True, GM workers wouldn’t find themselves in this situation if consumer tastes hadn’t migrated to light trucks. Through the end of September, year-to-date sales of the XTS (a livery favorite) rose 15.9 percent, but it was nowhere but down for other models slated for execution. U.S. sales of the CT6 fell 10.6 percent, year to date, while the Cruze dropped 26.5 percent, the Impala 13.4 percent, and the Volt 13.7 percent. Buick’s full-size LaCrosse, which has shed buyers for years, completed the first three quarters of the year with 14.2 percent fewer sales.

According to the Associated Press, LaCrosse, Volt, and U.S.-market Cruze production will wrap up March 1st, 2019, with CT6 and Impala production ending June 1st. The Warren plant, maker of six-speed transmissions, would go dark on August 1st, with Baltimore’s plant ceasing work on April 1st.

While there’s a chance the plants might be put to a different future use, the products built within seem destined for the grave. In the U.S., United Auto Workers representatives called the move “callous,” vowing to fight the decision via legal, contractual, and collective bargaining means. North of the border, Unifor president Jerry Dias said he’ll be “very aggressive and very aggressive soon” on GM, with the Detroit Three autoworkers’ union claiming it plans to meet with Prime Minister Justin Trudeau.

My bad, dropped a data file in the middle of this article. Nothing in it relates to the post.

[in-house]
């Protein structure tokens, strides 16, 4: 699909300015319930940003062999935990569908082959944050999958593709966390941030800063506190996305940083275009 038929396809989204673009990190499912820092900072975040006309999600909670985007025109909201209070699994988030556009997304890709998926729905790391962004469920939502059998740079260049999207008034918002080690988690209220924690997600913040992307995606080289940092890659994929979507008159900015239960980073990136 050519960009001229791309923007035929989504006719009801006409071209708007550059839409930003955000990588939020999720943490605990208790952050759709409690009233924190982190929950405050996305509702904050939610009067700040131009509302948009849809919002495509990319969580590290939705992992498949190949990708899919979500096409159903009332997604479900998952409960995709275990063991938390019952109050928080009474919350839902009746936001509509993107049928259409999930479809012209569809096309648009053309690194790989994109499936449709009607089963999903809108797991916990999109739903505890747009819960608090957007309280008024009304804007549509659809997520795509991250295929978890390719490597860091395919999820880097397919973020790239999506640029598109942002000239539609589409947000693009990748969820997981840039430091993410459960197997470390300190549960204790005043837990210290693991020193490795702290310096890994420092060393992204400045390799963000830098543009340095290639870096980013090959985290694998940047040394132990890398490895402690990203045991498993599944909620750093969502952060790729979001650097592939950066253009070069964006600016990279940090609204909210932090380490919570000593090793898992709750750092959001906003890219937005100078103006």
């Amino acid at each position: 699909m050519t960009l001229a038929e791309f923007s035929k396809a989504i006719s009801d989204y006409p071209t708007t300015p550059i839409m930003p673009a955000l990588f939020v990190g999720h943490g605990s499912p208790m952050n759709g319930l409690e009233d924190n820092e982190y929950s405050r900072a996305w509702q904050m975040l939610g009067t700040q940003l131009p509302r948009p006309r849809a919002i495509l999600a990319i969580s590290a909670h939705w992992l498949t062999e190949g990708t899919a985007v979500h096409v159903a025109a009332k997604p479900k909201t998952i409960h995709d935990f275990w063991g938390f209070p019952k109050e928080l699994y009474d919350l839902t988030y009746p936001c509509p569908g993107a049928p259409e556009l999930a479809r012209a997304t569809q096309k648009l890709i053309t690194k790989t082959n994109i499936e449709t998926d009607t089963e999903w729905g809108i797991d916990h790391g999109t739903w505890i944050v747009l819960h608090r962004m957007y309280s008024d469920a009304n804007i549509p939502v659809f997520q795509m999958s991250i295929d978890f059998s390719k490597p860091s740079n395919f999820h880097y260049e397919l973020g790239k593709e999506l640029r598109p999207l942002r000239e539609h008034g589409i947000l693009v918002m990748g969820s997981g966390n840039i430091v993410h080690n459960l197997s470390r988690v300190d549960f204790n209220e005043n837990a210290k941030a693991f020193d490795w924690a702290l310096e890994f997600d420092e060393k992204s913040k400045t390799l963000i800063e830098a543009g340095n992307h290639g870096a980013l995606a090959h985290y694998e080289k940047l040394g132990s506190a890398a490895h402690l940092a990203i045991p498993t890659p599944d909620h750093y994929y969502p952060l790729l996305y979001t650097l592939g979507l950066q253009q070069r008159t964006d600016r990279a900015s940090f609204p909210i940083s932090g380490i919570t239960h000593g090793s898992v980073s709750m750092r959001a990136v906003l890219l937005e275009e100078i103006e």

What good that will do remains to be seen. Ontario Premier Doug Ford, after speaking to the head of GM Sunday, said “the ship has already left the dock.” Oshawa Assembly, which has produced vehicles since before Chevrolet was even part of GM, will turn out the lights at the end of the year.

[Images: General Motors]

Steph Willems
Steph Willems

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  • DonInYYC DonInYYC on Nov 27, 2018

    Oh oh, I have an idea....let's sell the plant to Hyundai. Worked well in Quebec in the seventies. What could possibly go wrong? The Pony was simply a generation ahead of its time.

  • DavesNotHere DavesNotHere on Nov 27, 2018

    There's Chevy's new ad campaign: Real People, Real Urinal Cakes™

  • 3-On-The-Tree I don’t think Toyotas going down.
  • ToolGuy Random thoughts (bulleted list because it should work on this page):• Carlos Tavares is a very smart individual.• I get the sense that the western hemisphere portion of Stellantis was even more messed up than he originally believed (I have no data), which is why the plan (old plan, original plan) has taken longer than expected (longer than I expected).• All the OEMs who have taken a serious look at what is happening with EVs in China have had to take a step back and reassess (oversimplification: they were thinking mostly business-as-usual with some tweaks here and there, and now realize they have bigger issues, much bigger, really big).• You (dear TTAC reader) aren't ready to hear this yet, but the EV thing is a tsunami (the thing has already done the thing, just hasn't reached you yet). I hesitate to even tell you, but it is the truth.